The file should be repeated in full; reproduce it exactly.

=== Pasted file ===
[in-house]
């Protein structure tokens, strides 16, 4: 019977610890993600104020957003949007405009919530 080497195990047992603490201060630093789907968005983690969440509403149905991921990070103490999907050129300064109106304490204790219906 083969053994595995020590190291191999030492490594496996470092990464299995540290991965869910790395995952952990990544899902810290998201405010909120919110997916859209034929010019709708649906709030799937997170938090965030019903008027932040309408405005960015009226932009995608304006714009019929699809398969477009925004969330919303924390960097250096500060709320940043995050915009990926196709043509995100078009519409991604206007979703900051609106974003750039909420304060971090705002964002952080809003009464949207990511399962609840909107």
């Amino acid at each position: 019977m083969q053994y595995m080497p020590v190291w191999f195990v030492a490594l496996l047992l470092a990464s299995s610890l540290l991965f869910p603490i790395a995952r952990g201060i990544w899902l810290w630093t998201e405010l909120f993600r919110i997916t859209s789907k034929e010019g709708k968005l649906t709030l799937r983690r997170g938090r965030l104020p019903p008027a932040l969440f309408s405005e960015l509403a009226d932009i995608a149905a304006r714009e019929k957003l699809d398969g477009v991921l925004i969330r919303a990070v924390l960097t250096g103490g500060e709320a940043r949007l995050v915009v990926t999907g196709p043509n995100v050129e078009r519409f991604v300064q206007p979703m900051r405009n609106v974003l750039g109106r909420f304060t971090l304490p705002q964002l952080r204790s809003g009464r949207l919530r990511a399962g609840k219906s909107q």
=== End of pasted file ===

[in-house]
């Protein structure tokens, strides 16, 4: 019977610890993600104020957003949007405009919530 080497195990047992603490201060630093789907968005983690969440509403149905991921990070103490999907050129300064109106304490204790219906 083969053994595995020590190291191999030492490594496996470092990464299995540290991965869910790395995952952990990544899902810290998201405010909120919110997916859209034929010019709708649906709030799937997170938090965030019903008027932040309408405005960015009226932009995608304006714009019929699809398969477009925004969330919303924390960097250096500060709320940043995050915009990926196709043509995100078009519409991604206007979703900051609106974003750039909420304060971090705002964002952080809003009464949207990511399962609840909107």
């Amino acid at each position: 019977m083969q053994y595995m080497p020590v190291w191999f195990v030492a490594l496996l047992l470092a990464s299995s610890l540290l991965f869910p603490i790395a995952r952990g201060i990544w899902l810290w630093t998201e405010l909120f993600r919110i997916t859209s789907k034929e010019g709708k968005l649906t709030l799937r983690r997170g938090r965030l104020p019903p008027a932040l969440f309408s405005e960015l509403a009226d932009i995608a149905a304006r714009e019929k957003l699809d398969g477009v991921l925004i969330r919303a990070v924390l960097t250096g103490g500060e709320a940043r949007l995050v915009v990926t999907g196709p043509n995100v050129e078009r519409f991604v300064q206007p979703m900051r405009n609106v974003l750039g109106r909420f304060t971090l304490p705002q964002l952080r204790s809003g009464r949207l919530r990511a399962g609840k219906s909107q």